And now compare that to John. Sure you can estimate that if you subject John to a tornado that he'll behave like a rag doll and similarly behaves like an object, but let's tune the wind a little and let's say I give you all the parameters that you want about John's environment, can you predict how John will react?

And as of right now the answer is no. Whether John will raise or lower his arm is not a function of the environment (at least not in the sense of a direct cause and effect like for the apple), but it is a functionality that happens inside that object labeled John. So for all intents and purposes "John is doing it".

Now that opens up a whole host of new questions like "what even is john" and "where inside john is the john that is doing it". But nonetheless you can argue that it's a property of the blackbox named John, rather than of the environment.

Sure deep down it could be, and likely is, that the environment changes the configuration of some inner states within John so that the result is... and so on. But unless you can follow the chain of events it's a valid short hand to refer to the situation as John doing something, isn't it?

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    It seems that all you’re arguing for is the usefulness of stating that John causes X. But the question is about what’s really going on. And underneath this abstraction, you seem to agree with me that what’s happening internal to John is still completely influenced by laws that aren’t caused by John.
    – user62907
    Commented Dec 11, 2023 at 12:17
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    @thinkingman We don't know what is really going on, that is why people still speculate about that. However what we see is that the motion of the blackbox called "apple" can be described by just knowing external variables, while the blackbox called "John" behaves erratic, save for extreme cases where it breaks and turns into an object. We suspect that what's happening in John is subject to the same laws of physics that we apply elsewhere (why not...) and that is actually true for the dead matter making up the blackbox containing John, however the living John is a much harder enigma.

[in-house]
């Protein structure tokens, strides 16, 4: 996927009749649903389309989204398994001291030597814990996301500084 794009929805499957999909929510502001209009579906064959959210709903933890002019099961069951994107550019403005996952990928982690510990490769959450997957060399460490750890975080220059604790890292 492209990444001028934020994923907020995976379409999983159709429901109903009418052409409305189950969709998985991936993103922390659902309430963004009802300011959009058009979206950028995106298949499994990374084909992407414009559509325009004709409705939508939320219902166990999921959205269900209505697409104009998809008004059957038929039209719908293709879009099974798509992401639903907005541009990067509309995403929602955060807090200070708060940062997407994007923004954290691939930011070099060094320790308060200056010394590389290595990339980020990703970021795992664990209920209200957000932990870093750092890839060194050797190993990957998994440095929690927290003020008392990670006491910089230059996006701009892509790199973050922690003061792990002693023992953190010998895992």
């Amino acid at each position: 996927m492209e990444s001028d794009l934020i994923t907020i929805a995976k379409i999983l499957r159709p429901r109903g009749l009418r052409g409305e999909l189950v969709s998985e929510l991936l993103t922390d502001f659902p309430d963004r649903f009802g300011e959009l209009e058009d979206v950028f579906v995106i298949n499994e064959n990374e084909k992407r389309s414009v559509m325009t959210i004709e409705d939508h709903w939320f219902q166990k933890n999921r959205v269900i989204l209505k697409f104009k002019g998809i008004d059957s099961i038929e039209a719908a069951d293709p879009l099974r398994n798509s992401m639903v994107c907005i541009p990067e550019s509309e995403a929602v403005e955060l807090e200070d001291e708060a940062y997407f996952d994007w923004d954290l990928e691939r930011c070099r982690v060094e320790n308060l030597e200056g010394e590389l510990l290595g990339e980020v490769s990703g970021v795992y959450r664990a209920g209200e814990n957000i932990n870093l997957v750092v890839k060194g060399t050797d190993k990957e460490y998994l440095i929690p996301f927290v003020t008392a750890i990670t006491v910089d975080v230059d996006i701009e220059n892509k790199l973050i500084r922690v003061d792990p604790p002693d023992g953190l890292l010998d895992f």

– haxor789
    Commented Dec 11, 2023 at 12:30

There is not a solid deductive inference from, "The causes of human behavior precede human mental activity," to, "All effects have causes that precede mental activity." Among other things, if panpsychism were unrestrictedly true, then every causal entity would have a mind anyway. Now, as for the divine nature, this thing has no brain, nor even really a mind like humans do; attributing a mind to It is an act of analogy. So even an inductive inference involving the behavior of material composites and epiphenomenalism about their minds would not likely transfer over to the divine nature.

Also, do laws themselves cause anything, and if so in what sense? We might assume that a law is an immortal proposition in a priori space, imposing itself on the otherwise-chaos of empirical events, fixing how they unfold. This would be something of a Platonistic picture of laws. Or perhaps laws are primarily internal to their objects; this would be more Aristotelian a gloss of the situation. But so in the latter event(!), we should have cause(!) to look into e.g. new mechanism: rather than universally quantified propositions determining particulars by specification, we would have existentially quantified propositions expressing the natures of particulars unto generalization.

We should also be minded(!) not to necessarily identify human free will with causality within the empirical world almost at all. Kant held that physical behavior as such could be fully explained in-world by causal chains, but that when we pass to moral reason and understanding, we look outside those chains, into "another" world (or level of reality), and things look different, there. With the category of cause-and-effect no longer applying in much the same way as it does when we engage in physical judgments, then, we see in moral judgment that there is an alternative application of the category, again analogical we might say, lending itself to distinct conclusions about contingency and necessity, here.